Hospital and doctor fixed indemnity insurance, also known as fee for service insurance, pays a set amount of money when you receive specific covered medical services.1 That's money that can serve as a financial boost to help you deal with those expenses.2
Bills can be sneaky. They have a way of showing up when you least expect them—one right on top of another, once you’ve forgotten about that purchase you made. Medical bills can be the most unexpected. A health condition often comes without warning and that means a visit to the doctor or a ride in an ambulance.
But what if there were benefits to help offset those up-front medical costs you’re facing? That’s the concept behind Hospital and Doctor fixed indemnity insurance.
Set benefit paid for covered services
Amount paid per service the same regardless of provider
No out-of-pocket deductible to pay before receiving benefits
Insurance that’s available year round
Coverage possible for the entire family and renewable
A major medical insurance plan will pay for all or a percentage of covered expenses after you meet certain deductibles, copays or out-of-pocket costs. However, a fixed indemnity plan is different. It pays you a certain predetermined amount for specified health care services.
If you have a qualified expense under your Hospital and Doctor fixed indemnity plan, you or the provider you designate get paid the amount specified in your plan for that service.1
Don’t be confused. This type of plan provides limited benefits. It pays a certain amount per covered medical service, often up to a certain calendar-year maximum.
It is not major medical insurance and does not provide the mandated coverage necessary to avoid a penalty under the Affordable Care Act (ACA), often called Obamacare. It does not provide coverage for all the essential health benefits outlined in the ACA.
And unlike an ACA plan, it will most likely not provide coverage for expenses resulting from any preexisting medical conditions. Read your plan carefully to see what is and what isn’t covered. Simply put, a fixed indemnity plan isn’t meant to be your main health insurance.
Still, though it may not be designed to be your main health insurance, fixed indemnity insurance is designed to help you when you face health expenses. It can assist you with your medical costs and supplement your comprehensive health coverage. It can help:
Sometimes a little help goes a long way. Hospital and Doctor fixed indemnity insurance can be that financial boost to make your medical expenses more manageable.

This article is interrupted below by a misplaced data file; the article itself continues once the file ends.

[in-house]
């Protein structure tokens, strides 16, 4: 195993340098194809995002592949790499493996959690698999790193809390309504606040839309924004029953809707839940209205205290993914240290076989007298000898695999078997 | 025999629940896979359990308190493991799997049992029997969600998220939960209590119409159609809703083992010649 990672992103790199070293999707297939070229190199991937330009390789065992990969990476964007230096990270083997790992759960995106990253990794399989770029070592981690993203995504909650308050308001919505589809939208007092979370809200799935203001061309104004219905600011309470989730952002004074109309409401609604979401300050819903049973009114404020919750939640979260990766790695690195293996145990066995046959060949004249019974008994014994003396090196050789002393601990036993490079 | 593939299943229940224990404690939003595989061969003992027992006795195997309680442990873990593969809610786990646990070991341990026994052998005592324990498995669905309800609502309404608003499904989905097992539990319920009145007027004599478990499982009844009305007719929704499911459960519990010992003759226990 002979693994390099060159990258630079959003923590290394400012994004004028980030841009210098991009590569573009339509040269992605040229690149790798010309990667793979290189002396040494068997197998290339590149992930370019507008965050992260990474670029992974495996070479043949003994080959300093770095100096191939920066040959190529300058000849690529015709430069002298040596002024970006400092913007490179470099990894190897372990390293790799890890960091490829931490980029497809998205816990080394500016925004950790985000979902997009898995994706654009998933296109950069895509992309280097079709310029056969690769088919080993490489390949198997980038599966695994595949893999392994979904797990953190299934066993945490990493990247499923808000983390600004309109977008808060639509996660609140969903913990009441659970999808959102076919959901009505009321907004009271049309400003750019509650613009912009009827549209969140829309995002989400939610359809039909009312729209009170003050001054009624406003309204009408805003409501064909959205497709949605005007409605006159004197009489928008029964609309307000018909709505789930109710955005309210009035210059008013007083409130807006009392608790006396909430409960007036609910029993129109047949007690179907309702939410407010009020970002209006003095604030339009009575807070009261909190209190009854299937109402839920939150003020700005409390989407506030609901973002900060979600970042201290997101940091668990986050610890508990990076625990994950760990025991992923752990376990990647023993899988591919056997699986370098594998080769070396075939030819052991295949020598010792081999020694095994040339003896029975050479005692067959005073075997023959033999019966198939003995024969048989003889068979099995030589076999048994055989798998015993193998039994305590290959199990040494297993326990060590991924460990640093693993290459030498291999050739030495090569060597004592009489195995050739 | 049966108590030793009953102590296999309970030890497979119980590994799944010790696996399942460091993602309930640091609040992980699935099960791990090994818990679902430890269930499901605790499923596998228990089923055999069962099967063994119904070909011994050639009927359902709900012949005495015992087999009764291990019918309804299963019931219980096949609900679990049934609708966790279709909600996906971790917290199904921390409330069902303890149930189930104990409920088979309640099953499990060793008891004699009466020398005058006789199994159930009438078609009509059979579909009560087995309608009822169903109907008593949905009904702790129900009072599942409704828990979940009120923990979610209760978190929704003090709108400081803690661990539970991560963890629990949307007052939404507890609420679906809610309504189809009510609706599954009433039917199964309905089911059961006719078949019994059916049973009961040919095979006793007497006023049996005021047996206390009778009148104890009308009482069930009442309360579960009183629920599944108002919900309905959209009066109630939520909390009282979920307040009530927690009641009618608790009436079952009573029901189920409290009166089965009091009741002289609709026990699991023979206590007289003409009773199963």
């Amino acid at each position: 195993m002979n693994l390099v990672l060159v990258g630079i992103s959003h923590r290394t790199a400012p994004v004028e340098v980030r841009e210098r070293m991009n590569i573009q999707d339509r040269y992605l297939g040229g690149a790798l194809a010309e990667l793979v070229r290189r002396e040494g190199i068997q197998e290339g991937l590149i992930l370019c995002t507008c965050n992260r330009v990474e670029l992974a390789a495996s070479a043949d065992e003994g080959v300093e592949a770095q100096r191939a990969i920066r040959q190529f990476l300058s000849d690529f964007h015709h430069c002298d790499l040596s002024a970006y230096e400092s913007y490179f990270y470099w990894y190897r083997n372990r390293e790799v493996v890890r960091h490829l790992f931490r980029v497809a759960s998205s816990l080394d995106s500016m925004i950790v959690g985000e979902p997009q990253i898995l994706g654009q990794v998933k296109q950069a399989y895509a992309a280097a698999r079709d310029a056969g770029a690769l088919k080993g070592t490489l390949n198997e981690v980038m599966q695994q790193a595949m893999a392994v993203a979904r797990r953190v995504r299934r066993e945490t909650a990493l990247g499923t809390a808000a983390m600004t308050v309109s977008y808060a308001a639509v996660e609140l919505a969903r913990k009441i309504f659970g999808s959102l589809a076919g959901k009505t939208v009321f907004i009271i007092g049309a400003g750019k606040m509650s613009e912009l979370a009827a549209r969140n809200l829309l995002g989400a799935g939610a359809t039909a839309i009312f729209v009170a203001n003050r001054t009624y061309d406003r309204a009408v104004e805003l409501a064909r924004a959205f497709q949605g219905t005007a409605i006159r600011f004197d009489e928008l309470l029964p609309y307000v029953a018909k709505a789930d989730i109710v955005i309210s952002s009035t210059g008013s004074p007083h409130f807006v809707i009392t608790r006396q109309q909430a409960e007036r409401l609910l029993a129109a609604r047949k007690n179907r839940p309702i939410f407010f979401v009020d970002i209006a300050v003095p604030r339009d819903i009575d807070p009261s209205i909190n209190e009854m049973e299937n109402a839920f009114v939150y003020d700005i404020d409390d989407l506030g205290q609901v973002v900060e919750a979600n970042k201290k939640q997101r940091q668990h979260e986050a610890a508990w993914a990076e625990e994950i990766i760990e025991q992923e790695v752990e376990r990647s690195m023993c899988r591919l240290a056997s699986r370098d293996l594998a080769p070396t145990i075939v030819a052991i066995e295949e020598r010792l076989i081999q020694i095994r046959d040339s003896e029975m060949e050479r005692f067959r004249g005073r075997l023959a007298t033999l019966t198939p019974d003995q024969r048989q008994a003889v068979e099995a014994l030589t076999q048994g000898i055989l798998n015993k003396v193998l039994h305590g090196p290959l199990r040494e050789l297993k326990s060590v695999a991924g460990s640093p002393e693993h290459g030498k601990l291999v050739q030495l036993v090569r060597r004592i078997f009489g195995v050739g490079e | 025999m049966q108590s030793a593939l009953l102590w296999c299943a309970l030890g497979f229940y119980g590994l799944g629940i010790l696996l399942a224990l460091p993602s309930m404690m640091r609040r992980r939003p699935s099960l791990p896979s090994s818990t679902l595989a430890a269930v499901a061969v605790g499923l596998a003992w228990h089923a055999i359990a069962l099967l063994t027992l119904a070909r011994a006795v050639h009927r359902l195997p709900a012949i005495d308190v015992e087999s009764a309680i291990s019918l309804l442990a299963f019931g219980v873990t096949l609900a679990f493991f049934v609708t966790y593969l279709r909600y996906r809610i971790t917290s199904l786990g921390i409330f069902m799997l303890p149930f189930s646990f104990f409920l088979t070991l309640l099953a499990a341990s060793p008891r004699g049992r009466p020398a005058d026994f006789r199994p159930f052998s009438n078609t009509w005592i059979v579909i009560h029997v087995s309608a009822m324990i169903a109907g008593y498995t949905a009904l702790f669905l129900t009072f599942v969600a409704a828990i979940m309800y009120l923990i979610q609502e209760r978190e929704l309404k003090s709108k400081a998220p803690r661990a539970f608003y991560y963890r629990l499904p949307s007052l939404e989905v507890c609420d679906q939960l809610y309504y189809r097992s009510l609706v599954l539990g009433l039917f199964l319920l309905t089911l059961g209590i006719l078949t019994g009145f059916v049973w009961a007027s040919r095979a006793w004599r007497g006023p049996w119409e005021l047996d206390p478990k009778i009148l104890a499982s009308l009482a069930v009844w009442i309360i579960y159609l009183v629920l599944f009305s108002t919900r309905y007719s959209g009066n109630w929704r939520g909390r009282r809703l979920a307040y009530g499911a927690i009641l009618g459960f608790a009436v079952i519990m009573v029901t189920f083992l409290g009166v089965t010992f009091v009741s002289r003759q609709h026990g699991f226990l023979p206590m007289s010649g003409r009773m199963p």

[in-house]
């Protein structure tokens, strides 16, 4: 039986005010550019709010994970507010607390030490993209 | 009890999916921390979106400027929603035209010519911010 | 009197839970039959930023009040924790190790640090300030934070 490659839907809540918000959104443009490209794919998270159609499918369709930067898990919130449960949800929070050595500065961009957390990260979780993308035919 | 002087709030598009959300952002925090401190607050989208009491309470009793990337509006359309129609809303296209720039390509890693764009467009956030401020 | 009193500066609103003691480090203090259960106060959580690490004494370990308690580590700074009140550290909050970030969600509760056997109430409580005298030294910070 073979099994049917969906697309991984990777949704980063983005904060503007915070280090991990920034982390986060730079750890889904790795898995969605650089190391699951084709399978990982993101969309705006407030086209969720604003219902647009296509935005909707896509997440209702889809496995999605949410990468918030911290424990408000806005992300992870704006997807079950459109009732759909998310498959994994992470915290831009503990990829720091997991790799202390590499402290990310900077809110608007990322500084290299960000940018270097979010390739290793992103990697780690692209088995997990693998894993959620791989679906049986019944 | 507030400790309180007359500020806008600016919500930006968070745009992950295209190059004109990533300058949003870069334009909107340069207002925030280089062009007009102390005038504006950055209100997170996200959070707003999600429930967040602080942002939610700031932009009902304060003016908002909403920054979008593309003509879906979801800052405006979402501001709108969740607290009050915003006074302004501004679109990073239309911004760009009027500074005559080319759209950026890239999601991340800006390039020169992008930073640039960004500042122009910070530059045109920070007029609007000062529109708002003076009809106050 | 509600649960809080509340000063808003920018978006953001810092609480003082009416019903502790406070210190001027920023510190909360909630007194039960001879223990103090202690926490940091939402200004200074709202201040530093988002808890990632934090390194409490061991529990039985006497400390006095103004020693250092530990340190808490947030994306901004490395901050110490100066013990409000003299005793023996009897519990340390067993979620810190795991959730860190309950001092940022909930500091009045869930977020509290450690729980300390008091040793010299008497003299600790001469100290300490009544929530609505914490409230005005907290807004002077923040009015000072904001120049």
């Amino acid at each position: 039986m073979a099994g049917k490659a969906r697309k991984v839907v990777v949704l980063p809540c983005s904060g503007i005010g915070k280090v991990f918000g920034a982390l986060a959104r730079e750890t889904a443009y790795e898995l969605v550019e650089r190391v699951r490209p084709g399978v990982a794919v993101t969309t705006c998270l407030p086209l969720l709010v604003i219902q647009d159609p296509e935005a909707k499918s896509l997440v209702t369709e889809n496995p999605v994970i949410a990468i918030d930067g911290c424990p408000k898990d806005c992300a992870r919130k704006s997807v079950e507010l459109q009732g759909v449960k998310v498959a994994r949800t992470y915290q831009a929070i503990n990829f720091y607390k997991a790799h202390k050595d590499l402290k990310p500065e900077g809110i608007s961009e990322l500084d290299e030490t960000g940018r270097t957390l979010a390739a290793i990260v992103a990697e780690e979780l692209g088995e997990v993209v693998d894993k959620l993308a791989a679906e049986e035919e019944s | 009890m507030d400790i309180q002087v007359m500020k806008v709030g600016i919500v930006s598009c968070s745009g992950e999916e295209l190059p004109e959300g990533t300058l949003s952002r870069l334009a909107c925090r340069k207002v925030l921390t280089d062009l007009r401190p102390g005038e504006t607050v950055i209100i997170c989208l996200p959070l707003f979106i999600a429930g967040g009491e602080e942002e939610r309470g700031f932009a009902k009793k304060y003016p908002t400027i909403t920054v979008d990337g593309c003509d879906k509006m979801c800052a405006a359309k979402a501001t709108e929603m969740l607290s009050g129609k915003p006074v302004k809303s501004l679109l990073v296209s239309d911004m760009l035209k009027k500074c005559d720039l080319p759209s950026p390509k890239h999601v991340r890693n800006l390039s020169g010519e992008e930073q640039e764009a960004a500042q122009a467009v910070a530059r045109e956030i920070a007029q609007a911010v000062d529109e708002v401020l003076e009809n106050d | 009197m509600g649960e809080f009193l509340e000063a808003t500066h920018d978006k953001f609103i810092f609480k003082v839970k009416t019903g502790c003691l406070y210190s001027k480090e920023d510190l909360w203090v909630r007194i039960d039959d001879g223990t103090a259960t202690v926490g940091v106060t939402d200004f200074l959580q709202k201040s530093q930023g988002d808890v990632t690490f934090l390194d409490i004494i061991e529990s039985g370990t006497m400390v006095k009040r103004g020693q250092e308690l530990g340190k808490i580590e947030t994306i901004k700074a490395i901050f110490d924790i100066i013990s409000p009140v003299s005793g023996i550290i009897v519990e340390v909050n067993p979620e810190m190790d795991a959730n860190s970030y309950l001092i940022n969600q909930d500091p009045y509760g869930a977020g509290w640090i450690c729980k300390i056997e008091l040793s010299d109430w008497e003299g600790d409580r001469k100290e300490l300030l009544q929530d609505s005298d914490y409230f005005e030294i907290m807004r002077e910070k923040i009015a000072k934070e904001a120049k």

Fixed indemnity insurance pairs well with
which helps pay the expenses for a number of common accidents
Critical illness insurance,
which pays cash for eligible illnesses
Term life insurance,
which pays a lump sum benefit in the event of your death
UnitedHealthcare offers a broad selection of supplemental insurance products that suit almost any coverage needs. Build the right package of coverage for you and your loved ones today.
1 These plans are medically underwritten. Benefits are not paid for expenses resulting from preexisting conditions. See specific plans for details.
2 THIS PLAN PROVIDES LIMITED BENEFITS. This is a supplement to health insurance and is not a substitute for the minimum essential coverage required by the Affordable Care Act (ACA). Lack of major medical coverage (or other minimum essential coverage) may result in an additional payment with your taxes.
Health ProtectorGuard is underwritten by Golden Rule insurance Company. The Core Access series is underwritten by Independence American Insurance company and administered by The Loomis Company. Golden Rule Insurance Company and Independence American Insurance Company are separate entities and are not responsible for each other's contractual or financial obligations.
Independence American Insurance Company is a member of the IHC Group. IHC is the brand name for plans, products and services provided by subsidiaries and affiliate member companies of The IHC Group. UnitedHealthOne is a brand name that represents a portfolio of insurance options for individuals and families.